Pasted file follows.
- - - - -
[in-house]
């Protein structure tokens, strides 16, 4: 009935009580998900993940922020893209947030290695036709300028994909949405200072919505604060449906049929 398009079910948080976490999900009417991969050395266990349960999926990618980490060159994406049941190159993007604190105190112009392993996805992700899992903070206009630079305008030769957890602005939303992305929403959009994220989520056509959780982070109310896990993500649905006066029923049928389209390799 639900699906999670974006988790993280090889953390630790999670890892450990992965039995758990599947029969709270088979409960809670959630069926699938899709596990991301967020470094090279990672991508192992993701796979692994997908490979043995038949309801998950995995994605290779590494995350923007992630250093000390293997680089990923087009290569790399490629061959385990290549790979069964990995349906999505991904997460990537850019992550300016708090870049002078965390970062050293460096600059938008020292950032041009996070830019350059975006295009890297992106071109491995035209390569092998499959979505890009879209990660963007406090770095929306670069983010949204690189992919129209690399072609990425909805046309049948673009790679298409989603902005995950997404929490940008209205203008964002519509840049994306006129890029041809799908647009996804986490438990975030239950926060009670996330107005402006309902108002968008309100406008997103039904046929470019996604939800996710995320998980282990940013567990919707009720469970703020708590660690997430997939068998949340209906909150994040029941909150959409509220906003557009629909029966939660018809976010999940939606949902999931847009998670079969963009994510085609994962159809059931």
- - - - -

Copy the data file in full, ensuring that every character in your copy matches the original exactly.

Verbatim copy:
[in-house]
């Protein structure tokens, strides 16, 4: 009935009580998900993940922020893209947030290695036709300028994909949405200072919505604060449906049929 398009079910948080976490999900009417991969050395266990349960999926990618980490060159994406049941190159993007604190105190112009392993996805992700899992903070206009630079305008030769957890602005939303992305929403959009994220989520056509959780982070109310896990993500649905006066029923049928389209390799 639900699906999670974006988790993280090889953390630790999670890892450990992965039995758990599947029969709270088979409960809670959630069926699938899709596990991301967020470094090279990672991508192992993701796979692994997908490979043995038949309801998950995995994605290779590494995350923007992630250093000390293997680089990923087009290569790399490629061959385990290549790979069964990995349906999505991904997460990537850019992550300016708090870049002078965390970062050293460096600059938008020292950032041009996070830019350059975006295009890297992106071109491995035209390569092998499959979505890009879209990660963007406090770095929306670069983010949204690189992919129209690399072609990425909805046309049948673009790679298409989603902005995950997404929490940008209205203008964002519509840049994306006129890029041809799908647009996804986490438990975030239950926060009670996330107005402006309902108002968008309100406008997103039904046929470019996604939800996710995320998980282990940013567990919707009720469970703020708590660690997430997939068998949340209906909150994040029941909150959409509220906003557009629909029966939660018809976010999940939606949902999931847009998670079969963009994510085609994962159809059931």